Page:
DHS: Russia Poses Greatest Threat to ElectionYet Another Report Warns of Nation-State Influence Operations
In the latest in a series of election security reports from government agencies, the U.S. Department of Homeland Security says Russia poses the most serious nation-state disruption threat to the U.S. presidential election.
"Nation-states like China, Russia, and Iran will try to use cyber capabilities or foreign influence to compromise or disrupt infrastructure related to the 2020 U.S. presidential election, aggravate social and racial tensions, undermine trust in U.S. authorities and criticize our elected officials," the report released Wednesday notes. "Perhaps most alarming is that our adversaries are seeking to sway the preferences and perceptions of U.S. voters using influence operations."
Nation-state advanced persistent threat groups will focus on voters' personally identifiable information, municipal and state networks and even single out state election officials directly for attack, DHS predicts.
"Adversaries could attempt a range of election interference activities, including efforts to target voter registration systems, to compromise election system supply chain, to exploit poor cybersecurity practices on protected election systems or networks, or to hack official election websites or social media accounts," the report notes.
A Launching Pad?
Certain actions by the political parties give attackers a potential aunching pad for their activity, says Hank Schless, senior manager of security solutions at mobile security provider Lookout.
"Recently, the presidential campaigns have tried to reach voters directly by sending SMS messages that ask if they've registered to vote or if they're planning on supporting a candidate," he says. "Threat actors can easily mimic this strategy and include a malicious link in the message.
Brett Callow, a threat analyst with the security firm Emsisoft, notes that state and municipal governments have been steadily hit with ransomware attacks this year.
"While these attacks may not be specifically intended to disrupt the election, that could certainly be an unintended consequence," he says. "In other words, the election could be collateral damage in a financially motivated attack."
So far, Russia has been focusing primarily on influence operations attempting to garner support for or opposition to specific political candidates. Although the report did not mention which candidates Russian hackers are attempting to support, it acknowledges that Russia has denigrated Democratic presidential nominee Joe Biden (see: Final Report: More 2016 Russian Election Hacking Details).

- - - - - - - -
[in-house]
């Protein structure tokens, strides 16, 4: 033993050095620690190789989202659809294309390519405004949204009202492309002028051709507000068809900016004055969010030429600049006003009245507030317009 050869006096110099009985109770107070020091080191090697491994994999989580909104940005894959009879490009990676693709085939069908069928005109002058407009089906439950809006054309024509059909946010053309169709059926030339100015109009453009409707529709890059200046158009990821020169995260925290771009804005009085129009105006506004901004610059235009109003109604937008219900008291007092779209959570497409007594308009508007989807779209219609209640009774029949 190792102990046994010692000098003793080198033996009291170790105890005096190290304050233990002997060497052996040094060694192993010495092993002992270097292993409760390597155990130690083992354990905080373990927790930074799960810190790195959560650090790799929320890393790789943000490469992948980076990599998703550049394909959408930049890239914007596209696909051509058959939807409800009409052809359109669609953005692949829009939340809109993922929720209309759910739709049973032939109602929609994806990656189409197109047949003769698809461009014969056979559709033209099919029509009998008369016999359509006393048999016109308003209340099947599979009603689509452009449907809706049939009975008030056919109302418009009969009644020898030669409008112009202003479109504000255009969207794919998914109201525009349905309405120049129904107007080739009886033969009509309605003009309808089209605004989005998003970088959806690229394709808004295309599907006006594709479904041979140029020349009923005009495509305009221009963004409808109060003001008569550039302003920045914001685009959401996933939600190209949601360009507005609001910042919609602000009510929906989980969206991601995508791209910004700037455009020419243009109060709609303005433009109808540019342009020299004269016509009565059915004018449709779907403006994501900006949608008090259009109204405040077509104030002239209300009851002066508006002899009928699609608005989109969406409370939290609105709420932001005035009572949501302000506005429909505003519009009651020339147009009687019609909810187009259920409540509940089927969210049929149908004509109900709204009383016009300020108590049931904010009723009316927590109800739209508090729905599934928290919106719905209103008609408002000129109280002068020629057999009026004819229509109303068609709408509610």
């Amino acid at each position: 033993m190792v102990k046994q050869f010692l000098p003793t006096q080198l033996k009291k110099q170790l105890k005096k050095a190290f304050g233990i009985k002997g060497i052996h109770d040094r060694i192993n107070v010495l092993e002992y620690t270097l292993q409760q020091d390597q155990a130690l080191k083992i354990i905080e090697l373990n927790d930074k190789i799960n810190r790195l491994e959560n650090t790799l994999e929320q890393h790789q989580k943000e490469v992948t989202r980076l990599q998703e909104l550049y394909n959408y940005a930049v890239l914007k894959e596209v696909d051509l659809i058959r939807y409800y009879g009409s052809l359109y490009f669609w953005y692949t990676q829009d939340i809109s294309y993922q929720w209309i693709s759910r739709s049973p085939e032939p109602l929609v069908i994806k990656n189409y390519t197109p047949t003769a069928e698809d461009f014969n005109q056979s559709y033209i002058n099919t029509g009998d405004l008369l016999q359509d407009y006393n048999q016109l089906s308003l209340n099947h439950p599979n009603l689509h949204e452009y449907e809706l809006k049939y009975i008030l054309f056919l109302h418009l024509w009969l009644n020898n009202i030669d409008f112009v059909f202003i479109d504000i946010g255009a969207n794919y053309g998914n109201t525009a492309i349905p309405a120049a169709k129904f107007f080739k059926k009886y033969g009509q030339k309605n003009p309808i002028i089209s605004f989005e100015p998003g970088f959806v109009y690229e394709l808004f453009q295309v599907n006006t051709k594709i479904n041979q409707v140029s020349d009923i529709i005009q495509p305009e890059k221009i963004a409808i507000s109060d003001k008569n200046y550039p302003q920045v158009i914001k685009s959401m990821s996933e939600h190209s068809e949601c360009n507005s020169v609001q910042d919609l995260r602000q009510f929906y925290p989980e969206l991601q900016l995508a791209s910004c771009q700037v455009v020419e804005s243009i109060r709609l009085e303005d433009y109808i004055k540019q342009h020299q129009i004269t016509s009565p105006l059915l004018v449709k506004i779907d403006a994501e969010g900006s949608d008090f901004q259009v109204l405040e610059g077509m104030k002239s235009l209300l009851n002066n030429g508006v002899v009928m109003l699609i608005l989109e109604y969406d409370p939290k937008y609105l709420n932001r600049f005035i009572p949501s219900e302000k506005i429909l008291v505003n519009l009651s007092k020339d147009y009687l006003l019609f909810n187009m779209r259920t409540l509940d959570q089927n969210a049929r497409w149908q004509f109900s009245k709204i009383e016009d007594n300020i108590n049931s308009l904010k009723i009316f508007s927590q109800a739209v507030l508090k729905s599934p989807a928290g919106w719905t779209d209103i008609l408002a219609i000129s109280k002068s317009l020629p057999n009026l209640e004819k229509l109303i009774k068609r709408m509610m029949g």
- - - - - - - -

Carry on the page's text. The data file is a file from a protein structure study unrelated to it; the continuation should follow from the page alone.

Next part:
To discourage voting - especially by minorities - Russian hacking groups will use the same methods they deployed in 2016, such as dispensing false information about when and where to vote, the report states (see: Facebook Removes More Accounts Linked to Russia).
China will focus on denigrating the Trump administration's policies, the report states. And it will use economic measures and lobbying to promote U.S. policies more aligned with its interests, DHS says.
"Back in June, hackers linked to China and Iran were found to be sending malicious spear-phishing emails to staff on both the Trump and Biden campaigns. Considering how mobile these campaigns are, it is very likely these emails were opened on smartphones or tablets," Schless says.
Iran, like China, will attempt to influence the election so President Trump is defeated because it considers the current administration a threat to the regime's stability, the report states.
Iran will promote messages supporting its foreign policy objectives and use online influence operations to increase societal tensions in the U.S., DHS says.
In September, the U.S. Justice Department unsealed several indictments against hackers with links to Iran and its government in an apparent effort to counter some of the disinformation campaigns (see: Will US Indictments of Iranian Hackers Be a Deterrent?).
In recent weeks, DHS, the U.S. Cybersecurity and Infrastructure Security Agency, the FBI as well Microsoft and other companies have issued a steady stream of election-related warnings.
The FBI and CISA issued two warnings about election disinformation campaigns. They also issues a warning about possible distributed denial-of-service attacks tied to the election. On Tuesday, they described the use of the Emotet botnet to spread malware to state and local government agencies.
Microsoft reported Russian, Chinese and Iranian hackers are targeting organizations and individuals associated with the Republican and Democratic U.S. presidential campaigns.
"The warnings that have come out recently are there to prepare the American people by educating them about the reality of cyberthreats during an election period," Schless says. "Cybersecurity is new territory for many Americans. The first step in ensuring these attacks aren't successful is by making the population aware of their existence and the tactics used by cybercriminals."